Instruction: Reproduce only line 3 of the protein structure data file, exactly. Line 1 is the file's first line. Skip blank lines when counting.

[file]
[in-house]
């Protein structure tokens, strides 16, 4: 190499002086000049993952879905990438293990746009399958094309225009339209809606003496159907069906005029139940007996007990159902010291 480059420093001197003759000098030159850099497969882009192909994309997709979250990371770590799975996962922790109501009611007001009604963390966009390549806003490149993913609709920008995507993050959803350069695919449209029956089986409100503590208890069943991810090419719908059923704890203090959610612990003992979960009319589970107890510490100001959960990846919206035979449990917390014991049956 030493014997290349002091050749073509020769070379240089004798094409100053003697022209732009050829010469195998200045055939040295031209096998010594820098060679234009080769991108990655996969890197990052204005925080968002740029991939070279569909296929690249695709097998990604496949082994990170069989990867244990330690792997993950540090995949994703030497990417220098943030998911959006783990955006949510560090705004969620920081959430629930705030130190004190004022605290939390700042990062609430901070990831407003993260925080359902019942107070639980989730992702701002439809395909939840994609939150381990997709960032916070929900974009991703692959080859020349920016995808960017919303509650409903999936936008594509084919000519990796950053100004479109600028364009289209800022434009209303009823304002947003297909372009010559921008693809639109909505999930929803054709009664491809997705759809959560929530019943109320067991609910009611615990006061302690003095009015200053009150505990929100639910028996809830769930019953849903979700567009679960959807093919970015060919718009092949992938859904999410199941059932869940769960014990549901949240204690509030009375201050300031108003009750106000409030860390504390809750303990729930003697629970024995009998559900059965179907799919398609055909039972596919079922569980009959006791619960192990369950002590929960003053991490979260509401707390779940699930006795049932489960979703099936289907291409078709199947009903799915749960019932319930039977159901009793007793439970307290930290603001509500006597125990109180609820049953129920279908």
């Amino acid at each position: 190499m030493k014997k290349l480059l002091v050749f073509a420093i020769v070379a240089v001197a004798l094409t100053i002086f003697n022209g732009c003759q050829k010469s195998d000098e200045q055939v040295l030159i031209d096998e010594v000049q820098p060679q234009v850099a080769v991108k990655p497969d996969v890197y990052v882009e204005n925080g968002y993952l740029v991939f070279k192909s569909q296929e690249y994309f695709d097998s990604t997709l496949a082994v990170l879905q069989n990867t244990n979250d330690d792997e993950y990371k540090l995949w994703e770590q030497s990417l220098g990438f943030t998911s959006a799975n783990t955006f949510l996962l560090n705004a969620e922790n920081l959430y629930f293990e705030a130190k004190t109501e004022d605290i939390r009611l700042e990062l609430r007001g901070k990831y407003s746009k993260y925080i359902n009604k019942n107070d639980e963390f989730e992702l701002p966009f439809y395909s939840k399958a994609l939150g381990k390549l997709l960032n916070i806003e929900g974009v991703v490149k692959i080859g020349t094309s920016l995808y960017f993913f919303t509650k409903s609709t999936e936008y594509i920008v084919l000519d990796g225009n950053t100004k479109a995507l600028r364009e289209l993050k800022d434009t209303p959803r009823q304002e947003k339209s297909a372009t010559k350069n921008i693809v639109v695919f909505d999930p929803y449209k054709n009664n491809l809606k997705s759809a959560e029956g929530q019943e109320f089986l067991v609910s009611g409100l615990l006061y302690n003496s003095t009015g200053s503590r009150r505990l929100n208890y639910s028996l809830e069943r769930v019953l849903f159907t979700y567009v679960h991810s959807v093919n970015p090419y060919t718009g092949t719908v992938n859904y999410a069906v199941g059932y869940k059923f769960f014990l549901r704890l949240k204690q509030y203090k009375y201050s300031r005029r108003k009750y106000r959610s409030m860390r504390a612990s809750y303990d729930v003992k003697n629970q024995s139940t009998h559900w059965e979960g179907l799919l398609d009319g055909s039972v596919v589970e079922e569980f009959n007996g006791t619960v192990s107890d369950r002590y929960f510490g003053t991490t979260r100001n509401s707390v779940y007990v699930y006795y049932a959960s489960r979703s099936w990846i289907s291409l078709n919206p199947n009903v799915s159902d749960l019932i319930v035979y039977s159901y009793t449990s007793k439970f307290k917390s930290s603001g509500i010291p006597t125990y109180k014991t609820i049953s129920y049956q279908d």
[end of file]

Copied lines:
């Amino acid at each position: 190499m030493k014997k290349l480059l002091v050749f073509a420093i020769v070379a240089v001197a004798l094409t100053i002086f003697n022209g732009c003759q050829k010469s195998d000098e200045q055939v040295l030159i031209d096998e010594v000049q820098p060679q234009v850099a080769v991108k990655p497969d996969v890197y990052v882009e204005n925080g968002y993952l740029v991939f070279k192909s569909q296929e690249y994309f695709d097998s990604t997709l496949a082994v990170l879905q069989n990867t244990n979250d330690d792997e993950y990371k540090l995949w994703e770590q030497s990417l220098g990438f943030t998911s959006a799975n783990t955006f949510l996962l560090n705004a969620e922790n920081l959430y629930f293990e705030a130190k004190t109501e004022d605290i939390r009611l700042e990062l609430r007001g901070k990831y407003s746009k993260y925080i359902n009604k019942n107070d639980e963390f989730e992702l701002p966009f439809y395909s939840k399958a994609l939150g381990k390549l997709l960032n916070i806003e929900g974009v991703v490149k692959i080859g020349t094309s920016l995808y960017f993913f919303t509650k409903s609709t999936e936008y594509i920008v084919l000519d990796g225009n950053t100004k479109a995507l600028r364009e289209l993050k800022d434009t209303p959803r009823q304002e947003k339209s297909a372009t010559k350069n921008i693809v639109v695919f909505d999930p929803y449209k054709n009664n491809l809606k997705s759809a959560e029956g929530q019943e109320f089986l067991v609910s009611g409100l615990l006061y302690n003496s003095t009015g200053s503590r009150r505990l929100n208890y639910s028996l809830e069943r769930v019953l849903f159907t979700y567009v679960h991810s959807v093919n970015p090419y060919t718009g092949t719908v992938n859904y999410a069906v199941g059932y869940k059923f769960f014990l549901r704890l949240k204690q509030y203090k009375y201050s300031r005029r108003k009750y106000r959610s409030m860390r504390a612990s809750y303990d729930v003992k003697n629970q024995s139940t009998h559900w059965e979960g179907l799919l398609d009319g055909s039972v596919v589970e079922e569980f009959n007996g006791t619960v192990s107890d369950r002590y929960f510490g003053t991490t979260r100001n509401s707390v779940y007990v699930y006795y049932a959960s489960r979703s099936w990846i289907s291409l078709n919206p199947n009903v799915s159902d749960l019932i319930v035979y039977s159901y009793t449990s007793k439970f307290k917390s930290s603001g509500i010291p006597t125990y109180k014991t609820i049953s129920y049956q279908d």